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Meet Jelly Bean, the deaf canine contender for World’s Most Amazing Dog title

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CTVNews.ca Staff, with a report from CTV London’s Sacha Long


Published Friday, February 22, 2019 7:50PM EST

A deaf Ontario dog is in the semi-finals of the World’s Most Amazing Dog competition, an interactive Facebook Watch show where dogs compete for a US$100,000 prize.

Jelly Bean, a three-year-old Australian cattle dog who lives in London, Ont., can catch and pass a ball with his front paws and jump on a stranger’s back. He follows the instructions of his handler, Melissa Mellitt, by sight because cannot hear.

“He is so highly intelligent,” Mellitt told CTV London. “He has no idea that he’s deaf. He doesn’t care. He’s just as happy as any other dog.”

Mellitt adopted Jelly Bean from the Deaf Dog Rescue of America when he was five months old. He has since gone on to travel across Canada as a professional stunt dog and works with Mellitt as an assistant to help rehabilitate fearful dogs.

“We knew that he had this potential,” she said. “This is exactly what I knew he was going to be.”

Mellitt hopes that Jelly Bean’s performance in the competition will help shatter some of the stigma around deaf dogs, who are often believed to be ill tempered and incapable of being trained. Mellitt said breeders euthanize many of them at birth, but she believes that Jelly Bean’s inability to hear is his “cool factor.”

If Jelly Bean wins the competition, Mellitt said that she plans to give half of the winnings to the Deaf Dog Rescue of America.

Viewers of the World’s Most Amazing Dogs competition get to vote on who should move to the finals.

“I think he could go all the way,” Mellitt said.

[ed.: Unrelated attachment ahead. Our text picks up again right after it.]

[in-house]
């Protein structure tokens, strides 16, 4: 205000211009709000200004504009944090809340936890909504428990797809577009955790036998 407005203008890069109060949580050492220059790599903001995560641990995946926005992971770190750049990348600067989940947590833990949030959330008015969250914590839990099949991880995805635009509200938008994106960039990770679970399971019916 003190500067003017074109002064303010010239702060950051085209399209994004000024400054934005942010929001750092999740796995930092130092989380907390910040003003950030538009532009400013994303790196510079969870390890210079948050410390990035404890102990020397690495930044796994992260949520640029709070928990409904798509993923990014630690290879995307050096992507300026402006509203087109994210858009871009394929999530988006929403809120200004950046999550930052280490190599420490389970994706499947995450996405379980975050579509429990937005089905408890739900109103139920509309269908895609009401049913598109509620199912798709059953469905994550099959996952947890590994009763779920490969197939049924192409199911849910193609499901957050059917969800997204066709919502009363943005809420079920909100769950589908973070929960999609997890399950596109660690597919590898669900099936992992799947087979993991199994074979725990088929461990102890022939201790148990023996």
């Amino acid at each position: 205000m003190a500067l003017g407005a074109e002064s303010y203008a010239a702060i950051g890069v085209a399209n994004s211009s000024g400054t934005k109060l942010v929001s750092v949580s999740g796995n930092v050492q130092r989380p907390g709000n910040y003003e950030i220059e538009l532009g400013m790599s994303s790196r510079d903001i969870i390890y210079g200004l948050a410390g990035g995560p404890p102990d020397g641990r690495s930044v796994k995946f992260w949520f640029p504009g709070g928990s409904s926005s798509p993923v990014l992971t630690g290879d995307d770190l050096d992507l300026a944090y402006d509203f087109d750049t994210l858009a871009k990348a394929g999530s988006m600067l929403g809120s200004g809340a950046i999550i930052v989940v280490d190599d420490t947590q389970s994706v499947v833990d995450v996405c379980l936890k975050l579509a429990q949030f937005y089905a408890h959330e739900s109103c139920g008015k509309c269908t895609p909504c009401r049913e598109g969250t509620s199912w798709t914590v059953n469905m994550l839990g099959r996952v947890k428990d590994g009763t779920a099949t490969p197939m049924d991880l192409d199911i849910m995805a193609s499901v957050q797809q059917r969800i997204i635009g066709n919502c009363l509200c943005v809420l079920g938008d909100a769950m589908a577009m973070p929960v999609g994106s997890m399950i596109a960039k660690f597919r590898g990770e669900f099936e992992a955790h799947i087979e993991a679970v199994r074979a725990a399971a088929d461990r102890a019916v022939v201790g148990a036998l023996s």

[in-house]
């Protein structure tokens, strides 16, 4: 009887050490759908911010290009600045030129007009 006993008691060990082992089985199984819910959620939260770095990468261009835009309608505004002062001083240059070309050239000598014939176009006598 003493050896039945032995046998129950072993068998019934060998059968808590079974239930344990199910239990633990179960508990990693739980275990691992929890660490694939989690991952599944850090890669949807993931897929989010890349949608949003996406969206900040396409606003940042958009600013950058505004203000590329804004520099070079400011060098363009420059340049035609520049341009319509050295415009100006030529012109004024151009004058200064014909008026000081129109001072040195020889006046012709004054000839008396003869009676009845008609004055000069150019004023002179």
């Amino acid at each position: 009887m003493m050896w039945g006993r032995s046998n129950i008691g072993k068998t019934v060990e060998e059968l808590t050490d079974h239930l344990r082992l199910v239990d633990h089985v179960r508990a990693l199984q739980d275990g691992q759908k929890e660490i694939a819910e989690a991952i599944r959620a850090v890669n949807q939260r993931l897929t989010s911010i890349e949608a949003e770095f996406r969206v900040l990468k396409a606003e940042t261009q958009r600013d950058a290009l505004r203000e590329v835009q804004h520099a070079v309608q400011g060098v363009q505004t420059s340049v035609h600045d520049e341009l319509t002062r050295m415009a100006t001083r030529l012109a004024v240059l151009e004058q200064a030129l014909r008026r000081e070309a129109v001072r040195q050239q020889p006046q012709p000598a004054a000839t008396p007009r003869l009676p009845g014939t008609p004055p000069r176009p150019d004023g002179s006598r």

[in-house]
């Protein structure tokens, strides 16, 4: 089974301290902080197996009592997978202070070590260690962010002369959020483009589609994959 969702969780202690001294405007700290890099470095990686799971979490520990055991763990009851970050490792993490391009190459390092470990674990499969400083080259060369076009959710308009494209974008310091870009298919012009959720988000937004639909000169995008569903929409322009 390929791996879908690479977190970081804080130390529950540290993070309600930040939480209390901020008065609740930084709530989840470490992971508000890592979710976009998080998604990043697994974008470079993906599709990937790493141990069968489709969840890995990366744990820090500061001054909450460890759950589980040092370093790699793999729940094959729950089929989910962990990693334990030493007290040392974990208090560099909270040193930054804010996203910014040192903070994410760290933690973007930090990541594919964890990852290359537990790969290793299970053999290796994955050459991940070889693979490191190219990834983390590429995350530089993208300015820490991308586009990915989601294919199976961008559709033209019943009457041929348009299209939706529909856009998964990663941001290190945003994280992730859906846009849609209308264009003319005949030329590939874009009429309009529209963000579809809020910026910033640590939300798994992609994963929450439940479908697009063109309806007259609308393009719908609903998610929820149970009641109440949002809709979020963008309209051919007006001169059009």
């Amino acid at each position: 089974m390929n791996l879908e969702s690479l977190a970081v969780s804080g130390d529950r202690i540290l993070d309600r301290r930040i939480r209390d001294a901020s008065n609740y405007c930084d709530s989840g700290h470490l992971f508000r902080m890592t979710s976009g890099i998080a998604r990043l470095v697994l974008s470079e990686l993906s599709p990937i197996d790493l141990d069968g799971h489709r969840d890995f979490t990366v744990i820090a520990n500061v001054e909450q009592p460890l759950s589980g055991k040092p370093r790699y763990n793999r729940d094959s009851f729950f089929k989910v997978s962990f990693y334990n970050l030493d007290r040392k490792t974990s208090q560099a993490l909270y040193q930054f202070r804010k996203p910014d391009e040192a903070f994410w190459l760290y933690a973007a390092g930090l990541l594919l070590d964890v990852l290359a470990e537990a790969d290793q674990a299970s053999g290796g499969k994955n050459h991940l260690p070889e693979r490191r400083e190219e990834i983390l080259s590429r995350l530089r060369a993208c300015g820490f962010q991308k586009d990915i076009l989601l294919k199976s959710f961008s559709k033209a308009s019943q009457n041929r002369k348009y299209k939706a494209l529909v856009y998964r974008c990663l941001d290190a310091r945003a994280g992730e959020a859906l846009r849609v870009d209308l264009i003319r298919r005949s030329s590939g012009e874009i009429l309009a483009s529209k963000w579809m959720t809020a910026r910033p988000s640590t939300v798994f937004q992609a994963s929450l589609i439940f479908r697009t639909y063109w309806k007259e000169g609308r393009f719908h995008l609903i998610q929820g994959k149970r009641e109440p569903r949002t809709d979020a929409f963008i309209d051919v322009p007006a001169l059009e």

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Funeral held for sailor in V-J Day Times Square kiss photo

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NEWPORT, R.I. — The sailor photographed kissing a woman in Times Square at the end of World War II was mourned Friday at a funeral in Rhode Island.

George Mendonsa’s funeral was held at St. Mary’s Church in Newport, and he was buried at St. Columba Cemetery in Middletown.

Mendonsa died Sunday after he fell and had a seizure at an assisted living facility, his daughter said. He was 95 and leaves behind his wife of 72 years.

Mendonsa kissed Greta Zimmer Friedman, a dental assistant in a nurse’s uniform, on Aug. 14, 1945, known as V-J Day, the day Japan surrendered.

The two had never met.

Alfred Eisenstaedt’s photo of the kiss became one of the most famous photographs of the 20th century. First published in Life magazine, it’s called “V-J Day in Times Square,” but is known to most as “The Kiss.”

Another photographer, Victor Jorgensen, who was in the Navy, also captured the moment in a similar photo. The moment has been shared widely and is often seen on posters.

Several people later claimed to be the kissing couple, and it was years before Mendonsa and Friedman were confirmed to be the couple.

Mendonsa enlisted in the Navy in 1942, after high school. He served on a destroyer during the war.

Mendonsa was on leave when the end of the war was announced. When he was honoured at the Rhode Island State House in 2015, Mendonsa said Friedman reminded him of nurses on a hospital ship that he saw care for wounded sailors.

On Monday, a statue depicting the kiss in Sarasota, Florida, was vandalized. The phrase “.MeToo” was spray-painted on the leg of the statue.

Friedman said in a 2005 interview with the Veterans History Project that it wasn’t her choice to be kissed.

“The guy just came over and kissed or grabbed,” she told the Library of Congress.

She added, “It was just somebody really celebrating. But it wasn’t a romantic event.”

Friedman fled Austria during the war as a 15-year-old girl. She died in 2016 at age 92 at a hospital in Richmond, Virginia, from complications of old age.

After the war, Mendonsa became a commercial fisherman, like his father, and worked until he was 82. He died two days before his 96th birthday.

Survivors include his wife, Rita; and his children, Ronald Mendonsa and Sharon Molleur, and their families.